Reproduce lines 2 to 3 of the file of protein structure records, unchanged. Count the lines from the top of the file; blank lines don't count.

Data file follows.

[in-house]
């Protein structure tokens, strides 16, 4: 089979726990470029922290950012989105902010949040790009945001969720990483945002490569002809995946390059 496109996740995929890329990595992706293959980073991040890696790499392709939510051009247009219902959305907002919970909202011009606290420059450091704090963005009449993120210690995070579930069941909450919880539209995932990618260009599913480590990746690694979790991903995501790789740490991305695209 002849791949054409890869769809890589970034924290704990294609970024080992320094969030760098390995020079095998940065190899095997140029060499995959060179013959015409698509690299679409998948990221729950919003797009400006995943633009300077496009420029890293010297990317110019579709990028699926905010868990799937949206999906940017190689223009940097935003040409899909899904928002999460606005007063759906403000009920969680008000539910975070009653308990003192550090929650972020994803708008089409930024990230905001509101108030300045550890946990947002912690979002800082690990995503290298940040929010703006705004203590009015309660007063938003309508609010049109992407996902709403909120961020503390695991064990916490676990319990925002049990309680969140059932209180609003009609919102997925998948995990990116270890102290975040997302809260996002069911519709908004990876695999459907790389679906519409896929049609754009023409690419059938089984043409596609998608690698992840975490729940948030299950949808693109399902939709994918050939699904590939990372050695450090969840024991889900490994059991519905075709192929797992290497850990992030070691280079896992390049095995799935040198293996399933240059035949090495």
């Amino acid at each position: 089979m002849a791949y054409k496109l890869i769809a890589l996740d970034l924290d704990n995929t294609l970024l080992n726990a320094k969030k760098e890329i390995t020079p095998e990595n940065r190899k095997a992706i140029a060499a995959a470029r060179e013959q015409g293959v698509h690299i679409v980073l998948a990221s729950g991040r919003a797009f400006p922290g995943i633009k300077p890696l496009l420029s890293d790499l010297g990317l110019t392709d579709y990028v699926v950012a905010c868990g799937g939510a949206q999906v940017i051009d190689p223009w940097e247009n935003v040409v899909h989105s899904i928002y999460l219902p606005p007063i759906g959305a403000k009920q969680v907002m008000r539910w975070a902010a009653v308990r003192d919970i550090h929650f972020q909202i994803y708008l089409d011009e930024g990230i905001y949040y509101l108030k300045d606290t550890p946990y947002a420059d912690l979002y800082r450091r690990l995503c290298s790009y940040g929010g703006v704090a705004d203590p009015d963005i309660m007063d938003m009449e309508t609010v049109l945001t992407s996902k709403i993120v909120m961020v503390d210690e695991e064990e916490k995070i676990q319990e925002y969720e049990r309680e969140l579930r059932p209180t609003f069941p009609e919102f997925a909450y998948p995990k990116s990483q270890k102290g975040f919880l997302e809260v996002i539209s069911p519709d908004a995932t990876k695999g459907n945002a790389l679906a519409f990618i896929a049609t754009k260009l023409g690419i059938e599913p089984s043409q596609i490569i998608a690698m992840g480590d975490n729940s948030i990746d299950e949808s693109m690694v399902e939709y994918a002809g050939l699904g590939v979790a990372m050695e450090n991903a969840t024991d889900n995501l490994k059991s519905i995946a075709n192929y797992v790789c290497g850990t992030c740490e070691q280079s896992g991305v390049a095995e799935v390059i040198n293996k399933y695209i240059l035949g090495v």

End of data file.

């Protein structure tokens, strides 16, 4: 089979726990470029922290950012989105902010949040790009945001969720990483945002490569002809995946390059 496109996740995929890329990595992706293959980073991040890696790499392709939510051009247009219902959305907002919970909202011009606290420059450091704090963005009449993120210690995070579930069941909450919880539209995932990618260009599913480590990746690694979790991903995501790789740490991305695209 002849791949054409890869769809890589970034924290704990294609970024080992320094969030760098390995020079095998940065190899095997140029060499995959060179013959015409698509690299679409998948990221729950919003797009400006995943633009300077496009420029890293010297990317110019579709990028699926905010868990799937949206999906940017190689223009940097935003040409899909899904928002999460606005007063759906403000009920969680008000539910975070009653308990003192550090929650972020994803708008089409930024990230905001509101108030300045550890946990947002912690979002800082690990995503290298940040929010703006705004203590009015309660007063938003309508609010049109992407996902709403909120961020503390695991064990916490676990319990925002049990309680969140059932209180609003009609919102997925998948995990990116270890102290975040997302809260996002069911519709908004990876695999459907790389679906519409896929049609754009023409690419059938089984043409596609998608690698992840975490729940948030299950949808693109399902939709994918050939699904590939990372050695450090969840024991889900490994059991519905075709192929797992290497850990992030070691280079896992390049095995799935040198293996399933240059035949090495």
């Amino acid at each position: 089979m002849a791949y054409k496109l890869i769809a890589l996740d970034l924290d704990n995929t294609l970024l080992n726990a320094k969030k760098e890329i390995t020079p095998e990595n940065r190899k095997a992706i140029a060499a995959a470029r060179e013959q015409g293959v698509h690299i679409v980073l998948a990221s729950g991040r919003a797009f400006p922290g995943i633009k300077p890696l496009l420029s890293d790499l010297g990317l110019t392709d579709y990028v699926v950012a905010c868990g799937g939510a949206q999906v940017i051009d190689p223009w940097e247009n935003v040409v899909h989105s899904i928002y999460l219902p606005p007063i759906g959305a403000k009920q969680v907002m008000r539910w975070a902010a009653v308990r003192d919970i550090h929650f972020q909202i994803y708008l089409d011009e930024g990230i905001y949040y509101l108030k300045d606290t550890p946990y947002a420059d912690l979002y800082r450091r690990l995503c290298s790009y940040g929010g703006v704090a705004d203590p009015d963005i309660m007063d938003m009449e309508t609010v049109l945001t992407s996902k709403i993120v909120m961020v503390d210690e695991e064990e916490k995070i676990q319990e925002y969720e049990r309680e969140l579930r059932p209180t609003f069941p009609e919102f997925a909450y998948p995990k990116s990483q270890k102290g975040f919880l997302e809260v996002i539209s069911p519709d908004a995932t990876k695999g459907n945002a790389l679906a519409f990618i896929a049609t754009k260009l023409g690419i059938e599913p089984s043409q596609i490569i998608a690698m992840g480590d975490n729940s948030i990746d299950e949808s693109m690694v399902e939709y994918a002809g050939l699904g590939v979790a990372m050695e450090n991903a969840t024991d889900n995501l490994k059991s519905i995946a075709n192929y797992v790789c290497g850990t992030c740490e070691q280079s896992g991305v390049a095995e799935v390059i040198n293996k399933y695209i240059l035949g090495v």